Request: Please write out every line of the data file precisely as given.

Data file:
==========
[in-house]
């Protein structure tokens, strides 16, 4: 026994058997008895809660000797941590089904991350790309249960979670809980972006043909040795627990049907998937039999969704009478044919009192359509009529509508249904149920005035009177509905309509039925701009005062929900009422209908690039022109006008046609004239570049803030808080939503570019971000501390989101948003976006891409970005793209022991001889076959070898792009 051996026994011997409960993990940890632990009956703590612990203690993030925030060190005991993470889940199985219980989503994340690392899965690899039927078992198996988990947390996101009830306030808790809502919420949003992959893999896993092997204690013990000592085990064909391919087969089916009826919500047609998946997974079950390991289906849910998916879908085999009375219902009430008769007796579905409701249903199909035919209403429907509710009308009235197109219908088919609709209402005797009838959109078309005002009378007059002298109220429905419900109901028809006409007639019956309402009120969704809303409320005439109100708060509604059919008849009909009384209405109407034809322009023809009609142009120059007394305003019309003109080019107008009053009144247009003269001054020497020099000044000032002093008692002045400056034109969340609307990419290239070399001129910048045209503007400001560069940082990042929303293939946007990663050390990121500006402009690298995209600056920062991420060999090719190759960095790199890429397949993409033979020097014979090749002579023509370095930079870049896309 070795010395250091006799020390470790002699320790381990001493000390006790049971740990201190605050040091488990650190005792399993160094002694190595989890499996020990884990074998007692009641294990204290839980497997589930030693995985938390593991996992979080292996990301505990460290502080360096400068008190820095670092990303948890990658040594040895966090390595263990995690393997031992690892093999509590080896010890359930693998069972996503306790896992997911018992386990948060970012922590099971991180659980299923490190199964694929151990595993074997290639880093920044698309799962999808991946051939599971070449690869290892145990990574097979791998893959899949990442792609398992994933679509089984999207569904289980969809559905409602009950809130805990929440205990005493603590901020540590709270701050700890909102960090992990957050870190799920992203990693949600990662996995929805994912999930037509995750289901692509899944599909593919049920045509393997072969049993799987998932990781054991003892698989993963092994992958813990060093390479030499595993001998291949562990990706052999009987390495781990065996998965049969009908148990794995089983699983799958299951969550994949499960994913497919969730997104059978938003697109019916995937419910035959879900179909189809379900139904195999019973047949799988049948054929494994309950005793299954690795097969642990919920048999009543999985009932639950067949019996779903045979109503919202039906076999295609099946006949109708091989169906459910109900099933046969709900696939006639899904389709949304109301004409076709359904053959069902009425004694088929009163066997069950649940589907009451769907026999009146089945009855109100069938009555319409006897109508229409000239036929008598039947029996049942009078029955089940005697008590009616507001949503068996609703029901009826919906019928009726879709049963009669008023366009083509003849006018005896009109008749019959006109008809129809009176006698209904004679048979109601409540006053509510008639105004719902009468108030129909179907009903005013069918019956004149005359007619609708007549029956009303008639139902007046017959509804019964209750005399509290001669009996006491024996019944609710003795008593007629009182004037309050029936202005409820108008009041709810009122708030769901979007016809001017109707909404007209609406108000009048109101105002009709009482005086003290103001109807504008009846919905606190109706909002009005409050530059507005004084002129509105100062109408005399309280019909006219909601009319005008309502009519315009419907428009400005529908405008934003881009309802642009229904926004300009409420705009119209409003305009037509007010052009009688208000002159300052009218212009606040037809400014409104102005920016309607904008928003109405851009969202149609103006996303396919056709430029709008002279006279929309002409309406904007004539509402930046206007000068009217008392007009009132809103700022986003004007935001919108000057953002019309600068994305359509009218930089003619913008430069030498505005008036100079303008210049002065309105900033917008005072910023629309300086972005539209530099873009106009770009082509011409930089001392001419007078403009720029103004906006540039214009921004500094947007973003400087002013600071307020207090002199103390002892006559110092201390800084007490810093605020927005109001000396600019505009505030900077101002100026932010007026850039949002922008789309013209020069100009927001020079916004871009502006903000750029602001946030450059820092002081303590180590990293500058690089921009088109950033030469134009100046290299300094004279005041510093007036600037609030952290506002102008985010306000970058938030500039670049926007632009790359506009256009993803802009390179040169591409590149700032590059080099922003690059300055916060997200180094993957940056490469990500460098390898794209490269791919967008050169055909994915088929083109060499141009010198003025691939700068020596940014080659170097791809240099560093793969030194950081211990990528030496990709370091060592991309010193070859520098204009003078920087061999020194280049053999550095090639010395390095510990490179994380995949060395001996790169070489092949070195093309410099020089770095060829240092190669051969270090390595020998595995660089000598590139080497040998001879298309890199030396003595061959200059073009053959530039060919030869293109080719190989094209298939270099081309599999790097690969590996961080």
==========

[in-house]
């Protein structure tokens, strides 16, 4: 026994058997008895809660000797941590089904991350790309249960979670809980972006043909040795627990049907998937039999969704009478044919009192359509009529509508249904149920005035009177509905309509039925701009005062929900009422209908690039022109006008046609004239570049803030808080939503570019971000501390989101948003976006891409970005793209022991001889076959070898792009 051996026994011997409960993990940890632990009956703590612990203690993030925030060190005991993470889940199985219980989503994340690392899965690899039927078992198996988990947390996101009830306030808790809502919420949003992959893999896993092997204690013990000592085990064909391919087969089916009826919500047609998946997974079950390991289906849910998916879908085999009375219902009430008769007796579905409701249903199909035919209403429907509710009308009235197109219908088919609709209402005797009838959109078309005002009378007059002298109220429905419900109901028809006409007639019956309402009120969704809303409320005439109100708060509604059919008849009909009384209405109407034809322009023809009609142009120059007394305003019309003109080019107008009053009144247009003269001054020497020099000044000032002093008692002045400056034109969340609307990419290239070399001129910048045209503007400001560069940082990042929303293939946007990663050390990121500006402009690298995209600056920062991420060999090719190759960095790199890429397949993409033979020097014979090749002579023509370095930079870049896309 070795010395250091006799020390470790002699320790381990001493000390006790049971740990201190605050040091488990650190005792399993160094002694190595989890499996020990884990074998007692009641294990204290839980497997589930030693995985938390593991996992979080292996990301505990460290502080360096400068008190820095670092990303948890990658040594040895966090390595263990995690393997031992690892093999509590080896010890359930693998069972996503306790896992997911018992386990948060970012922590099971991180659980299923490190199964694929151990595993074997290639880093920044698309799962999808991946051939599971070449690869290892145990990574097979791998893959899949990442792609398992994933679509089984999207569904289980969809559905409602009950809130805990929440205990005493603590901020540590709270701050700890909102960090992990957050870190799920992203990693949600990662996995929805994912999930037509995750289901692509899944599909593919049920045509393997072969049993799987998932990781054991003892698989993963092994992958813990060093390479030499595993001998291949562990990706052999009987390495781990065996998965049969009908148990794995089983699983799958299951969550994949499960994913497919969730997104059978938003697109019916995937419910035959879900179909189809379900139904195999019973047949799988049948054929494994309950005793299954690795097969642990919920048999009543999985009932639950067949019996779903045979109503919202039906076999295609099946006949109708091989169906459910109900099933046969709900696939006639899904389709949304109301004409076709359904053959069902009425004694088929009163066997069950649940589907009451769907026999009146089945009855109100069938009555319409006897109508229409000239036929008598039947029996049942009078029955089940005697008590009616507001949503068996609703029901009826919906019928009726879709049963009669008023366009083509003849006018005896009109008749019959006109008809129809009176006698209904004679048979109601409540006053509510008639105004719902009468108030129909179907009903005013069918019956004149005359007619609708007549029956009303008639139902007046017959509804019964209750005399509290001669009996006491024996019944609710003795008593007629009182004037309050029936202005409820108008009041709810009122708030769901979007016809001017109707909404007209609406108000009048109101105002009709009482005086003290103001109807504008009846919905606190109706909002009005409050530059507005004084002129509105100062109408005399309280019909006219909601009319005008309502009519315009419907428009400005529908405008934003881009309802642009229904926004300009409420705009119209409003305009037509007010052009009688208000002159300052009218212009606040037809400014409104102005920016309607904008928003109405851009969202149609103006996303396919056709430029709008002279006279929309002409309406904007004539509402930046206007000068009217008392007009009132809103700022986003004007935001919108000057953002019309600068994305359509009218930089003619913008430069030498505005008036100079303008210049002065309105900033917008005072910023629309300086972005539209530099873009106009770009082509011409930089001392001419007078403009720029103004906006540039214009921004500094947007973003400087002013600071307020207090002199103390002892006559110092201390800084007490810093605020927005109001000396600019505009505030900077101002100026932010007026850039949002922008789309013209020069100009927001020079916004871009502006903000750029602001946030450059820092002081303590180590990293500058690089921009088109950033030469134009100046290299300094004279005041510093007036600037609030952290506002102008985010306000970058938030500039670049926007632009790359506009256009993803802009390179040169591409590149700032590059080099922003690059300055916060997200180094993957940056490469990500460098390898794209490269791919967008050169055909994915088929083109060499141009010198003025691939700068020596940014080659170097791809240099560093793969030194950081211990990528030496990709370091060592991309010193070859520098204009003078920087061999020194280049053999550095090639010395390095510990490179994380995949060395001996790169070489092949070195093309410099020089770095060829240092190669051969270090390595020998595995660089000598590139080497040998001879298309890199030396003595061959200059073009053959530039060919030869293109080719190989094209298939270099081309599999790097690969590996961080």